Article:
You need not be an expert to share with the class. Let your child’s teacher know if you are interested. The two of you can plan a time and date to discuss guidelines for what to do and expect.

The following are examples of projects you can share:

  • If you plant a garden or like to cultivate flowers, you could bring the different seeds and tools to our class and demonstrate planting a seed.
  • If you are a crafty person and make T-shirts or dolls, you could bring these in and demonstrate how it is done.
  • If you are a rock, seashell or toy collector you could bring in some examples and show the class.
  • If you have a special pet, you could bring it in for a visit.
  • If you have a new baby and wouldn’t mind sharing him or her, the children would love to have both of you visit.
  • If you like to tell stories or if you and your child have a favorite book, you could come in and read it to the class.
  • If you are an amateur or professional carpenter, you could bring in your tools and demonstrate building something simple.
  • If you decorate cakes, the children would love to watch.
  • If you sing, the children would love to listen.
  • If you play a musical instrument, the children would love to listen and sing along.
  • If you make your own Christmas wreaths, Easter baskets, etc., a short demonstration would be great.
  • The sky’s the limit. Children are always proud to share their parents!


Please complete and give this form to a teacher or the director whenever you are willing to help create a real and relevant learning experience, as explained under ‘How You Can Help’

Name: _______________________________________ Phone ___________________________

Child’s Name: _________________________________ Class: __________________________

I would like to: _________________________________________________________________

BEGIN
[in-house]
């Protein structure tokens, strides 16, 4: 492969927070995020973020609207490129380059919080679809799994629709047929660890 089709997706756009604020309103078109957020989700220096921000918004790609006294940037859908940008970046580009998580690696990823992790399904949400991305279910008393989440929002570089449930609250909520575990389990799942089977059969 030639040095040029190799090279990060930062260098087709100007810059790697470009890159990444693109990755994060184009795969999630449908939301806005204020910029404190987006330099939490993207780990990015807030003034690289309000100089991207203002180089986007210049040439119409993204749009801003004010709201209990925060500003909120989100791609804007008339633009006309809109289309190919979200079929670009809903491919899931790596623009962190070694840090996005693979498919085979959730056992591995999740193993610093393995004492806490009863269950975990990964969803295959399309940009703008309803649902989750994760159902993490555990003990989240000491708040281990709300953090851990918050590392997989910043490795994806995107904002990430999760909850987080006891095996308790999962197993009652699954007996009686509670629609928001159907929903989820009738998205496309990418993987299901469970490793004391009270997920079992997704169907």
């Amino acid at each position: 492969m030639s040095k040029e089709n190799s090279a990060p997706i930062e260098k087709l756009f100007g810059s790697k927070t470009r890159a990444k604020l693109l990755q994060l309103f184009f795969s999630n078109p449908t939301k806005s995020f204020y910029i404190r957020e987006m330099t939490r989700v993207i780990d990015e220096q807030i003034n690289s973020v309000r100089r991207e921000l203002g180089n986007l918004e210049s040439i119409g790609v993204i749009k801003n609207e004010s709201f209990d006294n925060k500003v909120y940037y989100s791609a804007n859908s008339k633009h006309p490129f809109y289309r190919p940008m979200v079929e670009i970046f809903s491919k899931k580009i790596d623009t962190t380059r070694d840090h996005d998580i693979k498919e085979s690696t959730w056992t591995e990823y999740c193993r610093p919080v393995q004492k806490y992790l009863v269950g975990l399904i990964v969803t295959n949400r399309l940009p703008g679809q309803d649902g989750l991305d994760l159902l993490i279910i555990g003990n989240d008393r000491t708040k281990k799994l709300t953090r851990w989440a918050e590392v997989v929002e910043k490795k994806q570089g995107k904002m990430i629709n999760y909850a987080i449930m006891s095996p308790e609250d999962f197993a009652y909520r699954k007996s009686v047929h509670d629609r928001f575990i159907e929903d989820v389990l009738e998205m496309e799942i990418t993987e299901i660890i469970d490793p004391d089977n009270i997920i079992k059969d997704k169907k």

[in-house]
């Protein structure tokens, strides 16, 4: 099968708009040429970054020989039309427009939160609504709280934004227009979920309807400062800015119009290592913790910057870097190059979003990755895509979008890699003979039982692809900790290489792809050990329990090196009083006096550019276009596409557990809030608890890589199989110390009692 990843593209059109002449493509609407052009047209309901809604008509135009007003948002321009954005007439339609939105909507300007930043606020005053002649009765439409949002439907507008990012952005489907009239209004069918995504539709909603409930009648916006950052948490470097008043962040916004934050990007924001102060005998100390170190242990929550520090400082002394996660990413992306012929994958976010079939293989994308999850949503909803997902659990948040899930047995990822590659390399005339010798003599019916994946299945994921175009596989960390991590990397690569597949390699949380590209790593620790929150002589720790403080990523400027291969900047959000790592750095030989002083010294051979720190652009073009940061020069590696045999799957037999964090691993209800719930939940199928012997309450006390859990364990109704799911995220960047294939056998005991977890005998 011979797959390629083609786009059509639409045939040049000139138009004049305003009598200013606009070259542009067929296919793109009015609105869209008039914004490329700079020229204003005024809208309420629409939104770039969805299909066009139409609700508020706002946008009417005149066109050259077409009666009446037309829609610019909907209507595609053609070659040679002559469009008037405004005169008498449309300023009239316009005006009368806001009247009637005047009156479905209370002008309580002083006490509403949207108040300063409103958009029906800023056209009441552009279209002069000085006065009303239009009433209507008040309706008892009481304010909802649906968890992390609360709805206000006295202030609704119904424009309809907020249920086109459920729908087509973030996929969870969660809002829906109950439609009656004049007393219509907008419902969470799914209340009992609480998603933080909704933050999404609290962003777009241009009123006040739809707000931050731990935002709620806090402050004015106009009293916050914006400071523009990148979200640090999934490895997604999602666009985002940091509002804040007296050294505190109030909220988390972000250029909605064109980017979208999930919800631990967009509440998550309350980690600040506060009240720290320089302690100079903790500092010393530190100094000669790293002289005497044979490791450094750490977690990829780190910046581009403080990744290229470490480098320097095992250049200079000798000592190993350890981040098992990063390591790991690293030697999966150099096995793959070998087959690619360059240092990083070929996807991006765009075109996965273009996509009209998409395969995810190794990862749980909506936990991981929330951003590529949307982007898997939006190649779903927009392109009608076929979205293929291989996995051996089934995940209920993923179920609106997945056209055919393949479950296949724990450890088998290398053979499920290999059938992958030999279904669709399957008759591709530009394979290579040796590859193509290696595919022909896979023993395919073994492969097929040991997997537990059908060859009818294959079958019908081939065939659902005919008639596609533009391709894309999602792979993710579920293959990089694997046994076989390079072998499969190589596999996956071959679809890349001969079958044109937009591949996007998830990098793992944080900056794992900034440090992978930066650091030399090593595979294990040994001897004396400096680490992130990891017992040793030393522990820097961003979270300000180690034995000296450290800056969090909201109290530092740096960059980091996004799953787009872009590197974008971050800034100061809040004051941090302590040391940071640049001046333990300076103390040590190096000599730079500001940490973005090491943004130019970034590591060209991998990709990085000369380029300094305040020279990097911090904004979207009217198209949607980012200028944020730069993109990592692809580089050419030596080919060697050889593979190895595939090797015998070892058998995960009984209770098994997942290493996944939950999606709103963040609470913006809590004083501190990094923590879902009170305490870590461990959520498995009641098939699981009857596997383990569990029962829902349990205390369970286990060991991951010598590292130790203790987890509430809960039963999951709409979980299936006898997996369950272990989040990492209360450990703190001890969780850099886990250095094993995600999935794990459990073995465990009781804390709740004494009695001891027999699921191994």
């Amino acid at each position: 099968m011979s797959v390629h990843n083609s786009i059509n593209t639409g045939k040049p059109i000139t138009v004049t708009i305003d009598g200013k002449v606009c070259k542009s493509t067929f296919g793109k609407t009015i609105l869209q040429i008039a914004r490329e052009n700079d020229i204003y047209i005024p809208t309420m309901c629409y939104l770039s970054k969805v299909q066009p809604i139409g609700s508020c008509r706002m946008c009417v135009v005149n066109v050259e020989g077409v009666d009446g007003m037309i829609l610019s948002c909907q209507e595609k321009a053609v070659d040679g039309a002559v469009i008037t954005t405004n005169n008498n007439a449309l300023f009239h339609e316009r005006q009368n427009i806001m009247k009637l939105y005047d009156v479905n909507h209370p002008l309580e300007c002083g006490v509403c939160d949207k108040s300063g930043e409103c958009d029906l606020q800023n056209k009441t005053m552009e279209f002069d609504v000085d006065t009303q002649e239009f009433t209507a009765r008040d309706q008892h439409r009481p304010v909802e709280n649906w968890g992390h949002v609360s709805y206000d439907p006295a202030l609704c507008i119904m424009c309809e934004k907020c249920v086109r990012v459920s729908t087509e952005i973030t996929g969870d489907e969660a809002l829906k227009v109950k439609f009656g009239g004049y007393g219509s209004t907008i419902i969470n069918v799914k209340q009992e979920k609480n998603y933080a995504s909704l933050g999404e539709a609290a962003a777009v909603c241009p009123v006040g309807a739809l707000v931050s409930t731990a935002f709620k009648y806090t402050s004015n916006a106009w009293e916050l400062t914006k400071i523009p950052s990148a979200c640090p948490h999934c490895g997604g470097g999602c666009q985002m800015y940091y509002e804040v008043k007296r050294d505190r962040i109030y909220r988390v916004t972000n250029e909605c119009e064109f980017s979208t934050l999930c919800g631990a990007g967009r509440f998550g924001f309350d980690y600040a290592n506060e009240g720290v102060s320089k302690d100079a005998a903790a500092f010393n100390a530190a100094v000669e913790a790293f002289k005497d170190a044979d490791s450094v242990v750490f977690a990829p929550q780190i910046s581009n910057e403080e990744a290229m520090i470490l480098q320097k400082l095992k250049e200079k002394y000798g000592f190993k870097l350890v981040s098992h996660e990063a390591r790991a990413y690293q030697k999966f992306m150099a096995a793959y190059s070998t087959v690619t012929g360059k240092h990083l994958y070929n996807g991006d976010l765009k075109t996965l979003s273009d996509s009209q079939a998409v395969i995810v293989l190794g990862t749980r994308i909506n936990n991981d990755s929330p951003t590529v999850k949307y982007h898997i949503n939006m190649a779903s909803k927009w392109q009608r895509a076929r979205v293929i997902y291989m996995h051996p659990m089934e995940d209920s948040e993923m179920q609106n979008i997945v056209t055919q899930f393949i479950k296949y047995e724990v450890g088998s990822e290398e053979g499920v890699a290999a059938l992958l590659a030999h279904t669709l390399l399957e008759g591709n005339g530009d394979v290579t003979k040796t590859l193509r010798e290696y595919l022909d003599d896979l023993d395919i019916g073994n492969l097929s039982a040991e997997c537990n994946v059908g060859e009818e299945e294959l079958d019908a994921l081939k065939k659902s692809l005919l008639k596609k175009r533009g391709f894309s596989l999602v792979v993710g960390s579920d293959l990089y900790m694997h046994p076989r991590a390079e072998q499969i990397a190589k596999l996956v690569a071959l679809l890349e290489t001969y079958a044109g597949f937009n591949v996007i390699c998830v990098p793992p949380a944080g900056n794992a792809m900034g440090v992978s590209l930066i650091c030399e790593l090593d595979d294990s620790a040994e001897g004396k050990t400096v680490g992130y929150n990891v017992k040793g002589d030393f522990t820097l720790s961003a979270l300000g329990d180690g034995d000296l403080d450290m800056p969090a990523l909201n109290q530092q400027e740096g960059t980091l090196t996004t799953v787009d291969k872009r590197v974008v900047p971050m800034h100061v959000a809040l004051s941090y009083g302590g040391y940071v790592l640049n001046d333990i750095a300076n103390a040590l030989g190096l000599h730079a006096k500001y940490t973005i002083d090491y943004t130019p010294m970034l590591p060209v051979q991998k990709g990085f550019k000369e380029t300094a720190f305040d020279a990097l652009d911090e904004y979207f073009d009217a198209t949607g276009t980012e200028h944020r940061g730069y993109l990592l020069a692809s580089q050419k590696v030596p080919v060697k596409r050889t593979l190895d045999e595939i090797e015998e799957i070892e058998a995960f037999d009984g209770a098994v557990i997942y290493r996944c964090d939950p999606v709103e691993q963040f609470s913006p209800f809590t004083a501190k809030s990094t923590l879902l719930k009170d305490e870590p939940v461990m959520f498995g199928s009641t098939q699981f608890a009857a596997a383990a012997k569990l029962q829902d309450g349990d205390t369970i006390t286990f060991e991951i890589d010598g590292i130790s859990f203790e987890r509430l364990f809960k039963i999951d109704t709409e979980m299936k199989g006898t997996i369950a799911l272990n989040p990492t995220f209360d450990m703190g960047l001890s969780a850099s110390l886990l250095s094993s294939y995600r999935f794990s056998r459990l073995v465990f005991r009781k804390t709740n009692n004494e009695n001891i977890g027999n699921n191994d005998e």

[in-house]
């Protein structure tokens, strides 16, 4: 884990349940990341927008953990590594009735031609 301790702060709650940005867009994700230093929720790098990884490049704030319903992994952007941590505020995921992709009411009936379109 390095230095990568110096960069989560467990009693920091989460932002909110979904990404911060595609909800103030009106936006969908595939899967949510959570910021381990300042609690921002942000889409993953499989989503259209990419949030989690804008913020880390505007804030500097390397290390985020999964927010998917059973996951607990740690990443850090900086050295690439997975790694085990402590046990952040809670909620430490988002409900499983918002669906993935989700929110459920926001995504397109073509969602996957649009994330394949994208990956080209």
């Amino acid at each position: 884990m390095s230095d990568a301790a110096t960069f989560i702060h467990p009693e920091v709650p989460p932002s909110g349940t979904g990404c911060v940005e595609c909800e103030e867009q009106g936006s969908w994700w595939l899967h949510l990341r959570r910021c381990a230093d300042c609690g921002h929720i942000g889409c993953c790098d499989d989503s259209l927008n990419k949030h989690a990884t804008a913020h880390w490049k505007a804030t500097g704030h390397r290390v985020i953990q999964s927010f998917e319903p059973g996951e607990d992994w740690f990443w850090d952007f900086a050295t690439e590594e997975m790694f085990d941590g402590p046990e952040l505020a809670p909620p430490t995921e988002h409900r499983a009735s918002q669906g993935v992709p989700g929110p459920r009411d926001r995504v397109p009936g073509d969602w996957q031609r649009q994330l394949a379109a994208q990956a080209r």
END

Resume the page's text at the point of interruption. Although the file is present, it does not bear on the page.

The best days of the week and time for me to visit the class are: __________________________


Kool-Aid Playdough Recipe

Ingredients: 3 cups all purpose flour 1 1/2 cups salt 3 small packages Kool-Aid mix 8 tsp oil and 3 cups boiling water (This can be boiled in the microwave.)

  1. Mix Together: 3 cups all purpose flour 1 1/2 cups salt 3 small packages Kool-Aid mix
  2. Add: 12 tsp. Oil 3 cups boiling water
  3. Knead on wax paper until smooth. If sticky, add flour.
  4. Cool before storing in a ziploc bag.

Cream of Tartar Playdough

Ingredients: 2 cups flour 1 cup salt 2 cup water 2 T. vegetable oil 4 t. cream of tartar Food Coloring

Directions: Mix the ingredients together and cook slowly until the dough pulls away from the sides of the pan (It takes awhile) and looks like playdough. Do not under cook. When cool, knead until smooth, store in an airtight container. Keep in refrigerator. Will last for weeks. You may color the dough by adding drops of food coloring.

Alum Playdough

Ingredients: 5 cups flour 1 cup salt 4 T. alum (a preservative found in the spice or canning sections of your grocer) 2 T. salad oil 3 cups boiling water (add food coloring to the water if you want colored playdough)

Directions: Mix all of the dry ingredients in a large bowl. Add boiling water. Stir together. When cool enough, put it on the table and knead until thoroughly mixed. Divide the dough into portions and seal in plastic bags.


Add food coloring of your choice. A few suggestions for seasonal/holiday colors are:

  • October-Orange
  • December-Red
  • February-Red
  • April-Yellow or Pastels

Feel free to be creative! You can add extracts such as vanilla for a different smell or you can mix in glitter for visual appeal! Please avoid glitter for the Infant/Toddler Class.